② Another principle of art design is to create a focal point in a scene.  The eyes are drawn to the plate because it has color, is the largest overall item, and is the most detailed design in the group which invites studying it. The angel plate in the middle of the grouping is the focal point for this vignette with the greenery on either side.

③ By placing the plate in the middle, the two side plants lead the eyes up to the print on the wall and back down from the print on the wall. If the plate were placed on the far right, the eyes would be left looking downward since the plate is shorter than the plants. 

W I N T E R 

Muted green and gold items create a Christmas vignette for an unusual color scheme
Christmas is my favorite time to decorate. And sometimes I break all my own decorating guidelines. Crowded, no focal point, eye movement all over the place, but with a few redeeming features. 

Muted green and gold items create a Christmas vignette for an unusual color scheme

① Coordinated muted color palette of soft greens, golds, and a pale blue is a refreshing scheme that goes with my blue and white everyday house. Red and green is just one color combination for Christmas. 

By using colors that go with your home's everyday look, you can create a Christmas look with just a few items instead of totally redoing your entire room. 

② Gold is a unifying color. Print frame, candle, tree star, boxwood ball sprayed gold, book cover jacket outline, card dangling from candle, candle holder, and the gold shimmer in the pale green ribbon and wrapping paper. 

Create a neutral Christmas color scheme with a hand carved wood Santa and white glass tree
 Sometimes the simplest arrangement is the most pleasing. 

① A hand-carved wooden Father Frost and a white swirled glass Christmas tree add contrasting textures which give interest to their neutral muted colors. A hand-carved Santa, signed on the bottom by the artist, is pricey, but is destined to become a family heirloom when you find one.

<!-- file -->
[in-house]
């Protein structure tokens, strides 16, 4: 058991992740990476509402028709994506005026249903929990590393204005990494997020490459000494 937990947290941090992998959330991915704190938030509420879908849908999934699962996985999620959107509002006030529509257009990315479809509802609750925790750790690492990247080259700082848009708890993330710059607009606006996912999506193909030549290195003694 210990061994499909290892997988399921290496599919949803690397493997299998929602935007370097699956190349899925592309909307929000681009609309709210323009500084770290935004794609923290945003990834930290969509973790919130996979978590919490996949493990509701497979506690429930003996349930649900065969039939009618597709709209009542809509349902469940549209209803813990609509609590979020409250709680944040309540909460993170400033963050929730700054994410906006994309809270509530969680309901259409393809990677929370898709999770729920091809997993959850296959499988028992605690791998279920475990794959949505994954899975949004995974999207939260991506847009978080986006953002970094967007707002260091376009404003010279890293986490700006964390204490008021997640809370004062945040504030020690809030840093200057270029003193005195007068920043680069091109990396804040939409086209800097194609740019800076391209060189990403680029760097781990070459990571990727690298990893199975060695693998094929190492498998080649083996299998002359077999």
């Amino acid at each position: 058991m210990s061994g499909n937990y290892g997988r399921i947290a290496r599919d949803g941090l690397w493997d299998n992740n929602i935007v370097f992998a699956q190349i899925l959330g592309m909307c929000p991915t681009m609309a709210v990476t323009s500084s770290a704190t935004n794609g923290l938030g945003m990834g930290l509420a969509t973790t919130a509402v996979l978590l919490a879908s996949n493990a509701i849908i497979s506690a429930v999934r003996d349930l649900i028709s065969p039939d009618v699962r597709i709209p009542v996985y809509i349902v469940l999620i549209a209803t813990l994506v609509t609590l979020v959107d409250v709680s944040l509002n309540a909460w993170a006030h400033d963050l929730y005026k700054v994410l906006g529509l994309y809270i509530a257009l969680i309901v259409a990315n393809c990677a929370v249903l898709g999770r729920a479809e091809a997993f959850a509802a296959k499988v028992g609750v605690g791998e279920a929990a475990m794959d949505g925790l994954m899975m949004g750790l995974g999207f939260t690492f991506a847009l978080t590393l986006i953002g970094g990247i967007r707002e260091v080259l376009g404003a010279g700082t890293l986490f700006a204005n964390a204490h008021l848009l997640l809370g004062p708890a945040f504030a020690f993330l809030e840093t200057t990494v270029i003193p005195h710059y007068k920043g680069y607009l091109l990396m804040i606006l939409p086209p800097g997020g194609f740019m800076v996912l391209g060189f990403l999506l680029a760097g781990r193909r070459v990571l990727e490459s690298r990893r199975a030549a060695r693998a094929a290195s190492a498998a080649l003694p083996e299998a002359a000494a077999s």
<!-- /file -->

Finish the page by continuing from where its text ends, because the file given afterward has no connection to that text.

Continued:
② Just barely in view is a gold edged clear glass frame for a special Christmas card. The clear glass keeps the vignette uncluttered looking. 

Use florist plant spray for polished magnolia leaves in a Christmas vignette
Another simple neutral palette for Christmas includes a stretched canvas quote, white ruffled edge flower pot with shiny fresh magnolia leaves, and an invitation to a Christmas party. 

①Use floral leaf spray to give your holiday greens a polished, professional look. The spray keeps the greens looking fresh for several days. Look at your local craft store to find floral leaf spray. 

② The French phrase is joyeux noël (Merry Christmas,) but an Anglicized version using joyous is still pretty merry! 

③ Save pretty envelopes as well as pretty cards for fast, memorable decorating. 

Large poinsettias and rosemary topiaries add color and fragrance in Christmas decor
Fresh plants add color and fragrance during the holidays. Large plants make beautiful arrangements on the floor, not just on top of tables, buffets, coffee tables . . .  

① One large poinsettia makes a bigger impact than two to three smaller ones for about the same amount of money.  

② Set fresh plants on plates to catch dripping water and to prevent water damage to furniture and floors. These plants are sitting on the stone hearth that wraps around the stone fireplace. 

③ Buy plants as soon as they are in the garden centers. You get better selections and can take care of them at home. If the weather is not freezing, fresh rosemary topiaries do better outside until you are ready to use them. 

Live poinsettias are extremely cold sensitive and are damaged easily by exposure to cold temperatures. Keep them inside out of drafts from furnaces and opening/closing exterior doors. 

④ Give fresh plants, like rosemary topiaries and poinsettias, as presents to friends and co-workers. Buy early. Use them to decorate your own home until you give them as presents. Give as gifts two to three weeks before Christmas so your friends can enjoy them all during the holidays.